becomes

{TRUE; FALSE; TRUE; FALSE; FALSE; FALSE; FALSE; FALSE; FALSE; FALSE; FALSE; FALSE; FALSE; TRUE; TRUE; FALSE; TRUE; FALSE; FALSE; FALSE; FALSE; FALSE; FALSE; FALSE; FALSE; FALSE; FALSE; TRUE}*{TRUE; TRUE; FALSE; TRUE; FALSE; FALSE; FALSE; TRUE; TRUE; FALSE; TRUE; FALSE; FALSE; TRUE; FALSE; FALSE; FALSE; TRUE; TRUE; FALSE; FALSE; FALSE; TRUE; FALSE; FALSE; TRUE; FALSE; FALSE}

and returns

{1; 0; 0; 0; 0; 0; 0; 0; 0; 0; 0; 0; 0; 1; 0; 0; 0; 0; 0; 0; 0; 0; 0; 0; 0; 0; 0; 0}.

Step 4 - Replace boolean values with corresponding dates

The IF function returns one value if the logical test is TRUE and another value if the logical test is FALSE.

IF(logical_test, [value_if_true], [value_if_false])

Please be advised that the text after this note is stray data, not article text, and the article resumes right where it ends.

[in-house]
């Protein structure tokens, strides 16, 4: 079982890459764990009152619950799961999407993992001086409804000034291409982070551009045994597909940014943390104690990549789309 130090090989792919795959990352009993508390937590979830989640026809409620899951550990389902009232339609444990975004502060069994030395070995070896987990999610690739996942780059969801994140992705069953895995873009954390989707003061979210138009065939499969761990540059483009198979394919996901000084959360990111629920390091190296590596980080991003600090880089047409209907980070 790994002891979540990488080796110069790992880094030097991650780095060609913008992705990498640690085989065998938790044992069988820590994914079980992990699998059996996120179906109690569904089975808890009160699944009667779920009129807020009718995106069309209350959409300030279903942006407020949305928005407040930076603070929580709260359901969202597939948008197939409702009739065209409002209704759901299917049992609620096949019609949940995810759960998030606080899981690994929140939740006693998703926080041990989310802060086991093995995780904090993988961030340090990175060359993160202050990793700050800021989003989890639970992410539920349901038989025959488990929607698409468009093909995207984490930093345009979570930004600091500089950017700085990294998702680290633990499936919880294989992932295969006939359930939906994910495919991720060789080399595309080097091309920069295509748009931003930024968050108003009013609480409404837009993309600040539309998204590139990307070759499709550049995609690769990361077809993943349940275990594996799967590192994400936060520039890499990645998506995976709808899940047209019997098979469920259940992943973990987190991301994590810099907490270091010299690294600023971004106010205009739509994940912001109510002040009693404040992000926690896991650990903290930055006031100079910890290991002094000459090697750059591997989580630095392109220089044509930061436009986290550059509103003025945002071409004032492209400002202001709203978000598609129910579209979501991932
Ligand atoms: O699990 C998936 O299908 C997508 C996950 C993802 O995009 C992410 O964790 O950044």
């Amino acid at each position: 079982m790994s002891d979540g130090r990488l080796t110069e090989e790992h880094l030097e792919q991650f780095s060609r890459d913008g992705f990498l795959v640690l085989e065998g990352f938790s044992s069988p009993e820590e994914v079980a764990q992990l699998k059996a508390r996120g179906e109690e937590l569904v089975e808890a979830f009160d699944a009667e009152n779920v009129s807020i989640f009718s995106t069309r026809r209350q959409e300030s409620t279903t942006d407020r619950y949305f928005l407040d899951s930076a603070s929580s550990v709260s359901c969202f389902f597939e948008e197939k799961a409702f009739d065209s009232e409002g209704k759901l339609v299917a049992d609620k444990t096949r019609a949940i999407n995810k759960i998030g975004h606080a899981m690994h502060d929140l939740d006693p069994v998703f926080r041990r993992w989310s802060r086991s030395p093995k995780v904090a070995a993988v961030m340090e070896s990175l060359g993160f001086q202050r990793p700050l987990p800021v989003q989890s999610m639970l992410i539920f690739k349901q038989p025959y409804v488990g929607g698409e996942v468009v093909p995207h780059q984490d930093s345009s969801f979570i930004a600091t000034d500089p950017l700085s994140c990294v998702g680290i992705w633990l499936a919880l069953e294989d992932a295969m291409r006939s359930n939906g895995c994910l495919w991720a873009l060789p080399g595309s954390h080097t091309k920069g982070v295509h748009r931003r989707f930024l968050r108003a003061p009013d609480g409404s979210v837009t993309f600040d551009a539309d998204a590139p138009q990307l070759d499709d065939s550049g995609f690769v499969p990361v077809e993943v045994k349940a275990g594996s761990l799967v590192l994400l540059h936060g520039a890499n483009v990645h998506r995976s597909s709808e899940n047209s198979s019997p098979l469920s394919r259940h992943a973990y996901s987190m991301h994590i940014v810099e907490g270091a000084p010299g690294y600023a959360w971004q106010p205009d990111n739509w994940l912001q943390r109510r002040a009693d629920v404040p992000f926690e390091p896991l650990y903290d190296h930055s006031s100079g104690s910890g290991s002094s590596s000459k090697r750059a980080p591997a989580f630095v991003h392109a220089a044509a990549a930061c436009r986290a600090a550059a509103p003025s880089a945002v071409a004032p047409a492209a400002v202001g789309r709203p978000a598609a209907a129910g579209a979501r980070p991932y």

IF((D3:D30=I2)*(E3:E30=I3),F3:F30,"")

becomes

IF({1; 0; 0; 0; 0; 0; 0; 0; 0; 0; 0; 0; 0; 1; 0; 0; 0; 0; 0; 0; 0; 0; 0; 0; 0; 0; 0; 0}, F3:F30, "")

becomes

IF({1; 0; 0; 0; 0; 0; 0; 0; 0; 0; 0; 0; 0; 1; 0; 0; 0; 0; 0; 0; 0; 0; 0; 0; 0; 0; 0; 0}, {42835; 41567; 41567; 41944; 41944; 42464; 42835; 41598; 41567; 42364; 42835; 41944; 42835; 41944; 42364; 42358; 41628; 41470; 42835; 42541; 41567; 41858; 42835; 41470; 41307; 42464; 42364; 42464}, "")

and returns

{42835; ""; ""; ""; ""; ""; ""; ""; ""; ""; ""; ""; ""; 41944; ""; ""; ""; ""; ""; ""; ""; ""; ""; ""; ""; ""; ""; ""}.

Step 5 - Extract latest date

The MAX function allows you to calculate the largest number in a cell range. It ignores text, boolean and empty values, however, not error values.

MAX(number1, [number2], ...)

MAX(IF((D3:D30=I2)*(E3:E30=I3),F3:F30,""))

becomes